Reflections on Chocoa

February 27, 2024

Reflections on Chocoa

In episode #13 of the Carblecast, Sander Reuderink, CEO at Carble, shares three observations on the Chocoa exhibition in Amsterdam: from the EU Observatory base map to why cocoa companies are abandoning offsetting and embracing methodologies that focus on reducing emissions in their supply chains. Watch the episode or read the blog.

The first observation: the main problem of the EU Forest Observatory base map.

The problem with the EU Forest Observatory base map is that it overstates forests. Cocoa plantations, as well as other commodities, are often interpreted as forests. If an importer only relies on the Forest Observatory base map, it would show that all their farm polygons fall in lands that are classified as forest at the cutoff date, which is December 31st, 2020.

Are there better and more accurate maps out there? Yes. As the market is booming with plenty of companies offering services for EUDR compliance and remote sensing, there are enough options to use better maps than the EU Forest Observatory map. But the question is: will cocoa companies use these alternative and more accurate maps? 

There are two reasons why cocoa companies will not use the proprietary maps:

  1. It’s impossible to check the quality of these maps. For example, it’s very easy, of course,  for somebody to develop a map that understates the amounts of forests in cocoa supply chains. These maps need to be peer-reviewed to give cocoa companies any value.
  2. It’s still unclear how the competent authorities (which is the term the EU describes the government bodies that will check imports) will do their analysis. If they compare a certain set of polygons with an entirely different base map, then there will be a significant difference in the outcomes.

What could be a possible solution?

One approach we are testing is to use a combination of these open-source and peer-reviewed maps. Let’s break it down into three steps:

  1. we start with the EU Forest Observatory base map,

  2. then we add a crop identification layer, which shows all the areas that were established cocoa or coffee plantations before the year 2020. We then remove these areas as being not forest.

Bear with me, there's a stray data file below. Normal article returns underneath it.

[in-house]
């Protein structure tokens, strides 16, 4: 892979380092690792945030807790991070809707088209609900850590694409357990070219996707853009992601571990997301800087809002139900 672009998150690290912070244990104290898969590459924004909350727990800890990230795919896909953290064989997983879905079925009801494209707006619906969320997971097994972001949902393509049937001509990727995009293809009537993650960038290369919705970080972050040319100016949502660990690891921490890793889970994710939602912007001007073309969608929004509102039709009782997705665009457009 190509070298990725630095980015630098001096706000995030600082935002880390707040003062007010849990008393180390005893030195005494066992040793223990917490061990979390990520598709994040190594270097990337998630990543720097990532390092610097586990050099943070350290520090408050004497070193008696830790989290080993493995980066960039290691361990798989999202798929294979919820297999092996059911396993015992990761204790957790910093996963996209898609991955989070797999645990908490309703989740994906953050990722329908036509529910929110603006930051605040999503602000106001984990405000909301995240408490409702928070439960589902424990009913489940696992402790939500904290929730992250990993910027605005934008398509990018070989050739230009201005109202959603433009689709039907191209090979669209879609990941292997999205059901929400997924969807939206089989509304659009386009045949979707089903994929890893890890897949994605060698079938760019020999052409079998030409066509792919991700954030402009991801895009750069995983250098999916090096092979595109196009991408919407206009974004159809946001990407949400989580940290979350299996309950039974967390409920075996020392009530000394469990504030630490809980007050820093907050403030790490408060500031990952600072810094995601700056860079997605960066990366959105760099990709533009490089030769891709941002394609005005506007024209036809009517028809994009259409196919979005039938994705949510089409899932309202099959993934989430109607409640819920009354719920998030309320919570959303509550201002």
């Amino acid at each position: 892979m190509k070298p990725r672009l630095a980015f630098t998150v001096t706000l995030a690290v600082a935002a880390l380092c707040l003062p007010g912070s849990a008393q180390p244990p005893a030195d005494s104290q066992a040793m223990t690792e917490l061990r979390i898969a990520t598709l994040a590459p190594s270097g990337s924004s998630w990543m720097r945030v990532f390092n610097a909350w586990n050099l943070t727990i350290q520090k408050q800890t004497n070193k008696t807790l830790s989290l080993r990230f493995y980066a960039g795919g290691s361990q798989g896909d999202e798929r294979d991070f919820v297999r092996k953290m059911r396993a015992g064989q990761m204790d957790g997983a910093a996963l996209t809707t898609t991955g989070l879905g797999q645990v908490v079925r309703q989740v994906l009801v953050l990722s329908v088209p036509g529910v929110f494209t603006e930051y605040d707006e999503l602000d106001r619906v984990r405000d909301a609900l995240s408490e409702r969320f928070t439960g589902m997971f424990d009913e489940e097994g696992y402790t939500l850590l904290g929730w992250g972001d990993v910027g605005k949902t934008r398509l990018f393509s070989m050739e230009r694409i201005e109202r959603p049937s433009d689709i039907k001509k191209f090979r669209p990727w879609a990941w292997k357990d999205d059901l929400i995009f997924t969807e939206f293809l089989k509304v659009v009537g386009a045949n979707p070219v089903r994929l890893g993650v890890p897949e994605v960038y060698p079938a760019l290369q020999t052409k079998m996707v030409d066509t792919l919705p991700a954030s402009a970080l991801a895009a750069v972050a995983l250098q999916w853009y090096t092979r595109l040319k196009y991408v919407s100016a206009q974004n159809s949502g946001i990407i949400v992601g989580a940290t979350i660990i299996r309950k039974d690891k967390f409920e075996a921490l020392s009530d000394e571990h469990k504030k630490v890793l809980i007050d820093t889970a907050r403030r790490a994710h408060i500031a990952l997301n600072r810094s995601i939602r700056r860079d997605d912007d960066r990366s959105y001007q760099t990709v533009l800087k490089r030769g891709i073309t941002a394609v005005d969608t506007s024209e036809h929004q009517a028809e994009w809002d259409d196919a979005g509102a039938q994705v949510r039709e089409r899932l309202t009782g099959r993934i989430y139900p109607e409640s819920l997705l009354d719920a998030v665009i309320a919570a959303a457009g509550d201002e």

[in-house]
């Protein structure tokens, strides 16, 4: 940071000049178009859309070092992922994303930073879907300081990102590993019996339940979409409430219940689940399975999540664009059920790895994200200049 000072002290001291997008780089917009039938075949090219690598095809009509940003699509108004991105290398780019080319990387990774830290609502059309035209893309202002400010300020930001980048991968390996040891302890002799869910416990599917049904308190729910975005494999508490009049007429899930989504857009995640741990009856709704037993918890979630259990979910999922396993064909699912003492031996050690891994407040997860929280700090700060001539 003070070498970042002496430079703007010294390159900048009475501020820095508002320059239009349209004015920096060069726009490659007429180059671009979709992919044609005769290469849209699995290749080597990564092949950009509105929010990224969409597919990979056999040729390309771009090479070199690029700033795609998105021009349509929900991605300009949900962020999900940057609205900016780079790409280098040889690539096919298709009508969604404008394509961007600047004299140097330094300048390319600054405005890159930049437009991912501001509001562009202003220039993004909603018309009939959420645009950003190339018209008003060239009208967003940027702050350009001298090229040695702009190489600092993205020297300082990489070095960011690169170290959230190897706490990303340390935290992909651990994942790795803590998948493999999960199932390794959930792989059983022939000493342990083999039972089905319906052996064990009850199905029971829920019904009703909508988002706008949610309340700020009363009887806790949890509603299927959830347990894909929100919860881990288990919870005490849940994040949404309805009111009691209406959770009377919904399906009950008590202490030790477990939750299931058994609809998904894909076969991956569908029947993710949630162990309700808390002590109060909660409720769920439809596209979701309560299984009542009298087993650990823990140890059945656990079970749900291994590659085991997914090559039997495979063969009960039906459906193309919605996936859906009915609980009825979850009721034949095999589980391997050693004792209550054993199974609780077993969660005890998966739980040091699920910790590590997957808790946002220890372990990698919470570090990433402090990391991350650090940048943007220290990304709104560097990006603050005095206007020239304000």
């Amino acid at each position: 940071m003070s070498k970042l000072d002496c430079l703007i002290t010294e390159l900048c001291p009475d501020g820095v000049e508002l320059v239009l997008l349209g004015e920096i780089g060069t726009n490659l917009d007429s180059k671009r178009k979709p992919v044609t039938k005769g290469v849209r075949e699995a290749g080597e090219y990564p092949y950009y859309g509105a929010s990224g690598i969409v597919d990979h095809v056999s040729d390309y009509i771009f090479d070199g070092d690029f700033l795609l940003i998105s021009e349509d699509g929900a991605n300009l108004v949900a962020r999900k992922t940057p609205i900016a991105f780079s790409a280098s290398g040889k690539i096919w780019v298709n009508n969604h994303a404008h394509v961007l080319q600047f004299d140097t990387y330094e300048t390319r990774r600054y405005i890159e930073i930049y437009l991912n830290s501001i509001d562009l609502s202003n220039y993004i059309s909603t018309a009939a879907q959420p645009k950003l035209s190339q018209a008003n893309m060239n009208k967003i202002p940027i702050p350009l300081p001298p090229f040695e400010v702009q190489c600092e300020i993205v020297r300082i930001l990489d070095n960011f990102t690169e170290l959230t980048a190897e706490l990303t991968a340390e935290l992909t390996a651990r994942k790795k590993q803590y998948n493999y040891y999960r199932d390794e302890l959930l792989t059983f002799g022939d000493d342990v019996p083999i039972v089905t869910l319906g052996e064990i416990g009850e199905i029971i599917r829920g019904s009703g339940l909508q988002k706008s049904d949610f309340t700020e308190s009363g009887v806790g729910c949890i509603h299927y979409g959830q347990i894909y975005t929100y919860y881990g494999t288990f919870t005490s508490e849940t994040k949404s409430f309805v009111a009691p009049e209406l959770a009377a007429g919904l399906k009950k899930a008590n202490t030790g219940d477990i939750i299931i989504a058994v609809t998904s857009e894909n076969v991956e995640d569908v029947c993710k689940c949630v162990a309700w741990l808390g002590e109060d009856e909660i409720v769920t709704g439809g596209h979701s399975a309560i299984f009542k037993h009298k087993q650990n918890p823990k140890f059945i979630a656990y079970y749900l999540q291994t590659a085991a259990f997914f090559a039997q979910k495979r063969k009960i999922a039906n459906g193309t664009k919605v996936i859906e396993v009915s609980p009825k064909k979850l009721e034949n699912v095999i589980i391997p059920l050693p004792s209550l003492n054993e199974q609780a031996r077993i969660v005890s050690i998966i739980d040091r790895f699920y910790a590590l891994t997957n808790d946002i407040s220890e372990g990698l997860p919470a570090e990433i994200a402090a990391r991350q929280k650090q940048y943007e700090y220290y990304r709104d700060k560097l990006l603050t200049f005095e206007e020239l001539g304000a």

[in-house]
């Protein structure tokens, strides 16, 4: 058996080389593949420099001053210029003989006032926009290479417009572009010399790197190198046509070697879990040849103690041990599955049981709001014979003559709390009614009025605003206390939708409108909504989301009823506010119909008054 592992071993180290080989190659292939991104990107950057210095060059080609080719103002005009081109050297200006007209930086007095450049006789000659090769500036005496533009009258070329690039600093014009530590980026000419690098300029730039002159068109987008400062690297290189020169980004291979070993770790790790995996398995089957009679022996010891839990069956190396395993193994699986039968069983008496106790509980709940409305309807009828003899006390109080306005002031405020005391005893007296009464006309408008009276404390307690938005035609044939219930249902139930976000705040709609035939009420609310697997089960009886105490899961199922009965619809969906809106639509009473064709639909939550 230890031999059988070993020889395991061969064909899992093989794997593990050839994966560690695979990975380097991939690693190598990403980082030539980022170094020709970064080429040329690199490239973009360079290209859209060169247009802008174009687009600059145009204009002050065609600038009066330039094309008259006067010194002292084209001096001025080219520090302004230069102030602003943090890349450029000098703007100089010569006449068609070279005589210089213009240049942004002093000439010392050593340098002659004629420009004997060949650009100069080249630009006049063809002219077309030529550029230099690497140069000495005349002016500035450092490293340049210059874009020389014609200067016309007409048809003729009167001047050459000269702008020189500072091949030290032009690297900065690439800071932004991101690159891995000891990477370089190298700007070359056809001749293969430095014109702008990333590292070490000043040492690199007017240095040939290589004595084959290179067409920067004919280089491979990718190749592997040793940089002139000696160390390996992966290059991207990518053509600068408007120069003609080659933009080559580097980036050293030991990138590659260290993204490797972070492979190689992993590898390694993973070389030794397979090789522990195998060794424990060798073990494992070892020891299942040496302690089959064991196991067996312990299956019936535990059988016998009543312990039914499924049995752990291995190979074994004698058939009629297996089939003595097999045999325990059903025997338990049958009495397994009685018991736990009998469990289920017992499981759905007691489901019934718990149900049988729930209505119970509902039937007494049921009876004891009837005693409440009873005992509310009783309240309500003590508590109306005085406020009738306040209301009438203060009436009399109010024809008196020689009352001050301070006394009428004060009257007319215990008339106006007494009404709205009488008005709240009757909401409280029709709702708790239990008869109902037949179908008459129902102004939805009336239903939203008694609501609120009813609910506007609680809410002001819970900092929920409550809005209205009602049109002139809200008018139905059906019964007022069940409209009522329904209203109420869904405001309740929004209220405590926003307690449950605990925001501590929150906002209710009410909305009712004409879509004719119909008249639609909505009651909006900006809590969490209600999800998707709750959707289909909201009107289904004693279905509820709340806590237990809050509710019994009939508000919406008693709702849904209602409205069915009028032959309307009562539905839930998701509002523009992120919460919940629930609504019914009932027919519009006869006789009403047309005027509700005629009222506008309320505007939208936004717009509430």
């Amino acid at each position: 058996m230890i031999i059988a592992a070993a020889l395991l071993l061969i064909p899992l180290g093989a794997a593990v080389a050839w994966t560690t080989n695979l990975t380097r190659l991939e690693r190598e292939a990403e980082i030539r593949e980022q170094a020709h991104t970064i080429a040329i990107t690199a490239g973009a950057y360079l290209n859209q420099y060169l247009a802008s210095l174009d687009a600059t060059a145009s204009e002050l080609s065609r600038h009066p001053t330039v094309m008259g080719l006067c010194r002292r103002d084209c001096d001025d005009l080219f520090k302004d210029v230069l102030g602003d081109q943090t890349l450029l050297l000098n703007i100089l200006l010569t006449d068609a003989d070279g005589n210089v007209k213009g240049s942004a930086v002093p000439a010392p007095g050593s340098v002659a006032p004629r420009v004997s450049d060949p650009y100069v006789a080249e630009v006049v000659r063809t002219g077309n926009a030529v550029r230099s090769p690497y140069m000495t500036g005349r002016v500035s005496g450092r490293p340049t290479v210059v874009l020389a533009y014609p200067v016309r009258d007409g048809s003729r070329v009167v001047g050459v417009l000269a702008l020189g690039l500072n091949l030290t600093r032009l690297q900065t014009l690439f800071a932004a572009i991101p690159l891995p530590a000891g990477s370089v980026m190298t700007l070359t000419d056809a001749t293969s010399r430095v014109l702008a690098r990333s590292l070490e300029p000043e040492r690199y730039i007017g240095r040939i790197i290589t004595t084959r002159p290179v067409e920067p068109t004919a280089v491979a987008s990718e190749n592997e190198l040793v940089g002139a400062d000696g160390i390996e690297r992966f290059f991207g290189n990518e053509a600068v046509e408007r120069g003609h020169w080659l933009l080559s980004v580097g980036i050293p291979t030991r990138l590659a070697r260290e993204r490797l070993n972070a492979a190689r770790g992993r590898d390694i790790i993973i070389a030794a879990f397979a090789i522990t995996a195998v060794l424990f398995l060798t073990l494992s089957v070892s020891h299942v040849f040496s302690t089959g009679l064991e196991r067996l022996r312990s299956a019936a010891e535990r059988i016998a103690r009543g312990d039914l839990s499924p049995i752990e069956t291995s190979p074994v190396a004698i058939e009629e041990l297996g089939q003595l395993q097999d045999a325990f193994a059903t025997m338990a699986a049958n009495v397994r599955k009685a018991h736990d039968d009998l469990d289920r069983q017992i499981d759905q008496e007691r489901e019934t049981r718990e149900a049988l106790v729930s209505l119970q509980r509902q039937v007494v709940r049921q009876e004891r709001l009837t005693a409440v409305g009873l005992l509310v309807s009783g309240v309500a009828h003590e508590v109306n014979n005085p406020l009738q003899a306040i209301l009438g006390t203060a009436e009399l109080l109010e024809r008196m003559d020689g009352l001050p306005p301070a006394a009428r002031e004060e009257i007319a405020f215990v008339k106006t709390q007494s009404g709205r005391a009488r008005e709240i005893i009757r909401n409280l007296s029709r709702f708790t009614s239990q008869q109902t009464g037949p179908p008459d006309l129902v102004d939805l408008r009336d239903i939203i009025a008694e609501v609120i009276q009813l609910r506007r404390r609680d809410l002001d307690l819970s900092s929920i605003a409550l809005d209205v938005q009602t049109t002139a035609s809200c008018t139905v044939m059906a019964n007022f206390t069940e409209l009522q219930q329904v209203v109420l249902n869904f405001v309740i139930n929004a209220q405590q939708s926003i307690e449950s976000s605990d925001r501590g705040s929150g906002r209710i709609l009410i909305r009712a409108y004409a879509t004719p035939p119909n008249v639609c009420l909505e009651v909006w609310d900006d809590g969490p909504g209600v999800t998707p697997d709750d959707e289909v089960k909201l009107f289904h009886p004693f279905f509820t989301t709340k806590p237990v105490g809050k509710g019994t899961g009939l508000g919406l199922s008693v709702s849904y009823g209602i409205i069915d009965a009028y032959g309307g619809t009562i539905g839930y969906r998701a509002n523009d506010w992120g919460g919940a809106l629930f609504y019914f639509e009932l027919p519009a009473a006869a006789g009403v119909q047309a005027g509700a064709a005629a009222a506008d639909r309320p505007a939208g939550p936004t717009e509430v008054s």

3. and then finally, we also look at deforestation events after 2020, since we’ve seen that a lot of companies, when they collect their farm polygons, include some remaining forest that the farmers decided to protect within their farm boundaries. These also fall under EUDR compliance.

The second observation: Offsetting has left the building. 

Cocoa companies, and other commodity markets, are abandoning offsetting. And there are three reasons why they are doing this:

  1. All major companies, especially in the cocoa and chocolate space, have committed to the Science Based Target initiative. The SBTi is very clear on offsetting. It requires companies to reduce 90 to 95% of their emissions, including their value chain emissions, before using carbon removals (= offsetting) as carbon credits to neutralize the last 5 to 10% of their hard-to-abate emissions.
  1. The new GHG protocol, coming out later this year, states that selling carbon credits from your value chain is no longer an option. Because any reduction or removal associated with the sale of carbon credits from your supply chain needs to be reduced from your own GHG target accounting.

  2. And finally, the European Green Claims Directive makes it illegal for companies to claim carbon neutrality or positive carbon climate impact based solely on carbon offsets. So companies need to reduce or remove emissions before compensating for them.

The third observation: cocoa companies are seeing the potential for emission reductions

To grasp why companies are embracing reductions, we need to understand the difference between the terms reduction and removal. 

Reduction is when we have reduced emissions within a supply chain. We prevent carbon from entering the atmosphere. A removal is when we sequester carbon from the atmosphere. So we plant trees that grow, and throughout 20 years period they absorb carbon dioxide from the atmosphere and turn into biomass: more trees.

The second thing we need to understand is the difference between land use change emissions and land management emissions. Land use change emissions are emissions from carbon that are being released due to a change in the use of land: a forest becomes a plantation. Any change in the tree cover of a plantation after the land use change event is considered land management, and this has to be reported separately.

To summarize, deforestation isn’t the same as tree cover loss. Deforestation has to do with a change in the primary use of the land, from forest to agricultural land. Tree cover loss happens afterward at the plantation. And this tree cover loss is a massive component of the footprint within coffee and cocoa supply chains. 

Once a cocoa farm is in our supply chains, it’s too late to prevent deforestation. But what we can do, is prevent the tree cover loss within these plantations. But why is this relevant? Previously the focus of companies was on planting new trees in their supply chains. And trees take 20 years to grow and absorb all the carbon back from the atmosphere. If trees are cut down and burned, all that carbon enters the atmosphere immediately. So clearly, preventing tree cover loss should have the highest priority within the cocoa industries.

The positive news is that larger cocoa and chocolate companies are seeing the relevance of reducing tree cover loss in their supply chains. A start to create a sustainable net-positive cocoa industry.

Do you have questions after watching the episode, or reading through the blog? Please fill out the form, and we will contact you as soon as possible.

Related Blogs